Need a book? Engineering books recommendations...

Return to index: [Subject] [Thread] [Date] [Author]

RE: Federal building code future

[Subject Prev][Subject Next][Thread Prev][Thread Next]
Along the lines of a Federal Building Code, can anyone please clarify the
role of such national standards as ANSI?  The UBC does adopt some of the
ANSI standards, but how are the remainder of the ANSI standards imposed upon
the industry and ourselves (or are they)? Are they adopted by OSHA and
therefore imposed on us?  Any insight is appreciated.

Dan.
-------
Daniel J. Huntington
Structural Engineer
KJWW Engineering
623 26th Avenue
Rock Island, IL 61201
PH: (309) 788-0673
Fax: (309) 786-5967
e-mail: huntingtondj(--nospam--at)kjww.com
Web: www.kjww.com

> -----Original Message-----
> From: Jeffery Seegert (x 485) [mailto:jbseegert(--nospam--at)matrixti.com]
> Sent: Tuesday, September 14, 1999 8:16 AM
> To: 'SEAINT'
> Subject: RE: Federal building code future
>
>
> In my opinion, owners are constantly stipulating design criteria.  Many
> of these criteria exceed code requirements.  In high wind areas, I am
> constantly being asked to design residential homes to withstand wind
> speeds that are significantly higher than code minimums.  Many large
> manufacturing companies are designing their warehouses and factories to
> withstand loads in excess of code minimums.  Many local jurisdictions
> are adopting their own additions or modifications of the code.
>
> The federal government builds hundreds of buildings every year.  If they
> adopt a standard to be applied to all federally funded projects, I'm not
> sure that there is anything we can do except call our congressmen (they
> will find an engineer who will design the project to their standards).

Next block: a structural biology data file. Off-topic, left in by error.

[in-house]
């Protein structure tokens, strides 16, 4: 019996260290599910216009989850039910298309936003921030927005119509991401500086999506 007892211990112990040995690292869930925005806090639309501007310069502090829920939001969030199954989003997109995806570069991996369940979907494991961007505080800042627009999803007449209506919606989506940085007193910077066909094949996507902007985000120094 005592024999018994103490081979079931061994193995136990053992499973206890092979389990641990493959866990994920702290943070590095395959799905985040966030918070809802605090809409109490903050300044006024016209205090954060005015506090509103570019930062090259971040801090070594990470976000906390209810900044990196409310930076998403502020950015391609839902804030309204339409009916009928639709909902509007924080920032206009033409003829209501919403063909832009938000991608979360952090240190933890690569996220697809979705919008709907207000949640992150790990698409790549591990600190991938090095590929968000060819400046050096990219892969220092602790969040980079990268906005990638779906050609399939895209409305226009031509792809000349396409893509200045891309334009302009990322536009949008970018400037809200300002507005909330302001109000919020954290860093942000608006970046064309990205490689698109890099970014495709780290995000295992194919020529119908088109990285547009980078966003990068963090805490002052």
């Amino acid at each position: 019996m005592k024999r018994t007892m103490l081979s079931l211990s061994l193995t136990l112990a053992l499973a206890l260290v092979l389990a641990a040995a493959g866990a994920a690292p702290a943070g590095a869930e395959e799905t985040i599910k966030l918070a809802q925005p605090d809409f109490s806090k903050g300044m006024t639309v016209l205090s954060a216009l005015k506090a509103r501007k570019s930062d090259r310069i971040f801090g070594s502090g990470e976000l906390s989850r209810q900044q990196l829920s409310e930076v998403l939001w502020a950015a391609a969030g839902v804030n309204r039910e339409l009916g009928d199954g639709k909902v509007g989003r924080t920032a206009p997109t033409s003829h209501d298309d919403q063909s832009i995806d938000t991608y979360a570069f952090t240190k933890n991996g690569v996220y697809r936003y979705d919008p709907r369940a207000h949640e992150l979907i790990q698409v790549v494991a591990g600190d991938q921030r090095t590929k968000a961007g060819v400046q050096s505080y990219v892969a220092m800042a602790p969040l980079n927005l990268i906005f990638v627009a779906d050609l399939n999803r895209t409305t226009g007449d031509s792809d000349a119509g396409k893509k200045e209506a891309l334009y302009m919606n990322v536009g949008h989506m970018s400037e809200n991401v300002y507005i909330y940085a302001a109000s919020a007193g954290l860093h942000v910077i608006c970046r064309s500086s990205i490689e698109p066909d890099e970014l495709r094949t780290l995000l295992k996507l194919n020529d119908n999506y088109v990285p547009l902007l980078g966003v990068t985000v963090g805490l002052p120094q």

> I'm sure that the feds will lobby with the idea that their standards are
> stricter than the codes and will use examples such as Oklahoma City to
> rally their point around.  This may eventually effect the existing codes
> but there are many many engineers and code boards who I'm sure will not
> sit back and allow the federal government to step in and take over the
> existing code approval procedure.
>
> FEMA is the closest form to an accepted code governing body and yet
> there have been many modifications to their requirements as a direct
> result of input and critique from the private sector.  One thing to
> think about is the current research side of code development.  It took a
> very long time before the private sector realized the importance of
> steel stud/structural wood panel shear wall testing.  Then to get the
> funding from the different manufacturers and technical associations
> slowed the entire process down (this process has been in effect well
> over 5-7 years).  Federally funded research (this may well be as slow a
> process if not slower) is much more abundant.  This research can be
> directed and applied to many more areas than private funding may allow.
>
>
>
>